Activity Thirteen Focused note taking from reading

Take a clean sheet of A4 paper. Divide the page into one-third on the left-hand side and two-thirds on the right-hand side. Or do the same with a page on your computer.

On the wider right-hand side take notes as you read which are relevant to your assignment. You may find it useful to use the same categories or headings as the author, or you may find it more useful to make notes under your own headings. Try to summarize in your own words rather than writing down large chunks of the text. Getting things into your own words is about getting ideas into your own ways of thinking about them. This is the first step to owning the ideas that you are going to write about in your assignment.

When you have finished your initial note taking you are going to use the left-hand side of the page. Go through your notes again and make notes of the key points on the left-hand side. Try to do this without referring back to the original book or article. You may want to summarize using headings, or using a spider diagram rather than writing in a traditional format. At this stage it can be useful to use different coloured pens to group similar themes; a highlighter can also be useful.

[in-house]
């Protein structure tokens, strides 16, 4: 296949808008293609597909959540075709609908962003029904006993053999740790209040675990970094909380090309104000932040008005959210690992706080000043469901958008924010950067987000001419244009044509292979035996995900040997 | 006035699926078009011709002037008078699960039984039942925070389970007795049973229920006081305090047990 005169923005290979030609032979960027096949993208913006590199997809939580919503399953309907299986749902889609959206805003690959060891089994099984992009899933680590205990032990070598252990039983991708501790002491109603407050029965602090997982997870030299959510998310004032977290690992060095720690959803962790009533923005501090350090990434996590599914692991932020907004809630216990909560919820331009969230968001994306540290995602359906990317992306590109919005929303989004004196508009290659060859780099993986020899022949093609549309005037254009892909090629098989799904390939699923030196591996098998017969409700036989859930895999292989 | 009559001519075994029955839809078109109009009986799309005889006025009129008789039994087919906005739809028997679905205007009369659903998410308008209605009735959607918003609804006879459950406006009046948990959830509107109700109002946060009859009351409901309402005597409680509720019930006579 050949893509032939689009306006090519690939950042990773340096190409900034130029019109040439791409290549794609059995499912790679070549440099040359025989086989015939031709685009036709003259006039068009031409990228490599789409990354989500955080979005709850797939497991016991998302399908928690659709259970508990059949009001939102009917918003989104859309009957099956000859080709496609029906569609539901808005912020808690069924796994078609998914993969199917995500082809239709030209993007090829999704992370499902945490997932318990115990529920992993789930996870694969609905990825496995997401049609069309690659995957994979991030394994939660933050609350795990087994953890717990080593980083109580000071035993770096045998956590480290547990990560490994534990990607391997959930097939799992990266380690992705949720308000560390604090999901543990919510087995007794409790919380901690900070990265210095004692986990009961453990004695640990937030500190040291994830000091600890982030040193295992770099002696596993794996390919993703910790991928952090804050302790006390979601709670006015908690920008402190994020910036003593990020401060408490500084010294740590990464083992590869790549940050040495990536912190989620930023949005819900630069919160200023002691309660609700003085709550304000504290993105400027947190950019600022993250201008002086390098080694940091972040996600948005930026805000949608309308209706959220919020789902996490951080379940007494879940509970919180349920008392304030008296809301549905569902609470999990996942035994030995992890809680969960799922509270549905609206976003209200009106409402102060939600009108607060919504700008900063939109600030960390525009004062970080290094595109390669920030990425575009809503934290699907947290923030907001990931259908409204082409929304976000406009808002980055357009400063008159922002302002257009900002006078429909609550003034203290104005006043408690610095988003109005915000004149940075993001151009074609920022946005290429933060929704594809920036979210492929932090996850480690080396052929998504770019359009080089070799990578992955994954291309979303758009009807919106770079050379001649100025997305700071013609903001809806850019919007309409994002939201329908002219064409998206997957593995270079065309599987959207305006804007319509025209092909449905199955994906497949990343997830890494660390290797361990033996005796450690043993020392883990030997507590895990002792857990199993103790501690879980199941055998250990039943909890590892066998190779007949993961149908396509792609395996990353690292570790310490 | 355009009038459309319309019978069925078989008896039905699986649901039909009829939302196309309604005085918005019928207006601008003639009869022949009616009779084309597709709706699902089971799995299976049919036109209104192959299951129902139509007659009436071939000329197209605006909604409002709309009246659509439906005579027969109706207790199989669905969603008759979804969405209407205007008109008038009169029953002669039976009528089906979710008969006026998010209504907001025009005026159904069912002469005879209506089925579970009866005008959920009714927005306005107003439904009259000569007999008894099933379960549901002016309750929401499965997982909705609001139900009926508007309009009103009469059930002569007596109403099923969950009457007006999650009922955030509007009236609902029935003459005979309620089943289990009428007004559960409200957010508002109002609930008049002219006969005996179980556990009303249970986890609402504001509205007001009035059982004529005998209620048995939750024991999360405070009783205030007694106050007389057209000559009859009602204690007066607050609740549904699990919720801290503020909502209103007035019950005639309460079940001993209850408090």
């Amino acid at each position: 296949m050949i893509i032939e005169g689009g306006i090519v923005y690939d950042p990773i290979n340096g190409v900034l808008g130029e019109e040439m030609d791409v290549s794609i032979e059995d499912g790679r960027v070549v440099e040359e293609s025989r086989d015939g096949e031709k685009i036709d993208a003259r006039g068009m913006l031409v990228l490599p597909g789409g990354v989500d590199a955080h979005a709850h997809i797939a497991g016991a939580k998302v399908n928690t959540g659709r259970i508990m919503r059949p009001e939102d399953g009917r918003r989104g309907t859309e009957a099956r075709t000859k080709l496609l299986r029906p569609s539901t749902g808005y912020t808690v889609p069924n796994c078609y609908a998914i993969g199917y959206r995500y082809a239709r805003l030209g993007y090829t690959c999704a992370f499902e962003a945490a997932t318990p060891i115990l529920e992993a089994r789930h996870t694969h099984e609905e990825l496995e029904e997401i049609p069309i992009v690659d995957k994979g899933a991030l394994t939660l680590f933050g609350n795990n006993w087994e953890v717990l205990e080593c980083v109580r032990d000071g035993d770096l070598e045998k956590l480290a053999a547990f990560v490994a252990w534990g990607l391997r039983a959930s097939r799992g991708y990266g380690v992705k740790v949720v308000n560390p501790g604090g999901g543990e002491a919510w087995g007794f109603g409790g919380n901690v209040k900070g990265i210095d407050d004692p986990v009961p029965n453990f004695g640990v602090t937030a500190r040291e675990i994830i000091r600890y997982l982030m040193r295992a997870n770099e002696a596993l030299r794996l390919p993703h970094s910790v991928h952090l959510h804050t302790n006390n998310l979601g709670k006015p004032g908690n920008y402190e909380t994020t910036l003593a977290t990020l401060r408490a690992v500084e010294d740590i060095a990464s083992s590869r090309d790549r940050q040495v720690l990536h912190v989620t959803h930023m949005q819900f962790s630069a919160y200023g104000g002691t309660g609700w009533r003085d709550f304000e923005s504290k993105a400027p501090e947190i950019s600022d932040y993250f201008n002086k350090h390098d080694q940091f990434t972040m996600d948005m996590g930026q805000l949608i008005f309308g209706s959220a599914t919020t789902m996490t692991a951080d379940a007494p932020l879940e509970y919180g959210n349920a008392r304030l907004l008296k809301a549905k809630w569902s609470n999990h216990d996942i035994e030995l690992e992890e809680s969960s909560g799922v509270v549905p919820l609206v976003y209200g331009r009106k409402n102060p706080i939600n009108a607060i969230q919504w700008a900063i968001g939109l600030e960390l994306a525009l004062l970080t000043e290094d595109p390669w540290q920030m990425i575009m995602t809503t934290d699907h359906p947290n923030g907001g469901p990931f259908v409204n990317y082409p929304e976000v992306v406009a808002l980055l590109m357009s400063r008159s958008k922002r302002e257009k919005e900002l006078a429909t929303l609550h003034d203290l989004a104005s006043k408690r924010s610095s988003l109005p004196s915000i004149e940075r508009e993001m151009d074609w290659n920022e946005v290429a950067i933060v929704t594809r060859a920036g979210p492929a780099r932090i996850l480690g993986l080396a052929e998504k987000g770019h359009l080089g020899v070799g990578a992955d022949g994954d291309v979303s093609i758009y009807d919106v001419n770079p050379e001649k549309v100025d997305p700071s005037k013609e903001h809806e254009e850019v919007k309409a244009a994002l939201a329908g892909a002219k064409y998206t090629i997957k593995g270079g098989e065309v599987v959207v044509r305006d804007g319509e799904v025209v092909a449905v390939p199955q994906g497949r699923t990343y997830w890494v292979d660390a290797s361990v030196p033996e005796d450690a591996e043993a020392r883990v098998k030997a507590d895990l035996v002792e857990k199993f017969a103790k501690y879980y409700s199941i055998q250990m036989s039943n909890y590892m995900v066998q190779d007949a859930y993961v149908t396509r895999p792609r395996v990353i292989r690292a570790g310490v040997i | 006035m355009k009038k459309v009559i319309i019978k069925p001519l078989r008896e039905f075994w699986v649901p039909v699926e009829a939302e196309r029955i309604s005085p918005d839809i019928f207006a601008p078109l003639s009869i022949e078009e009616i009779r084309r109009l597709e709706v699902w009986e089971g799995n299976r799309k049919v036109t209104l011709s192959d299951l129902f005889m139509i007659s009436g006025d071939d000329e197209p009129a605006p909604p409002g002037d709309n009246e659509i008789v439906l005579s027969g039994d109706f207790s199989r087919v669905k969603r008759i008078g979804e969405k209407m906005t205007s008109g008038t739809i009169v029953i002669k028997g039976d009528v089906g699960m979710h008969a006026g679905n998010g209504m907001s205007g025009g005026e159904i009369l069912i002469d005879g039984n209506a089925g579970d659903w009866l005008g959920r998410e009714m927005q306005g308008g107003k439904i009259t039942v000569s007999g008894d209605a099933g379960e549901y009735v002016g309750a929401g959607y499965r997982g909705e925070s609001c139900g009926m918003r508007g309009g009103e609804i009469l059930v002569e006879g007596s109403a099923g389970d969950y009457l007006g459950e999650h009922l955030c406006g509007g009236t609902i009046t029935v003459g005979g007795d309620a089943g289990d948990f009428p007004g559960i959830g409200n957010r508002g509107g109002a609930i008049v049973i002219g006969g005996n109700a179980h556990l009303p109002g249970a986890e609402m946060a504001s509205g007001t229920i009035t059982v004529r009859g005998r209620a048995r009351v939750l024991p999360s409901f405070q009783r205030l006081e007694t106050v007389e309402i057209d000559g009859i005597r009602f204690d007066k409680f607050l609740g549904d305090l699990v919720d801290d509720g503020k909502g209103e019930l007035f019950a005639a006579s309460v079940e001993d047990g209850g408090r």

Having finished this stage you should have what you can genuinely call your notes. You have started with the academic text and made notes on that. Then you have made notes on your notes. These notes are not only in your own words - rather than direct quotes from the text - but also by now probably grouped into different themes and headings from those used in the text that you are reading. Notes made in your own words using different coloured pens (or different font, size and colour), with your own headings and form of organization, will be the most useful to you when you come to write your assignment. Figure 5.1 illustrates one student's example of focused note taking.

0 0

Post a comment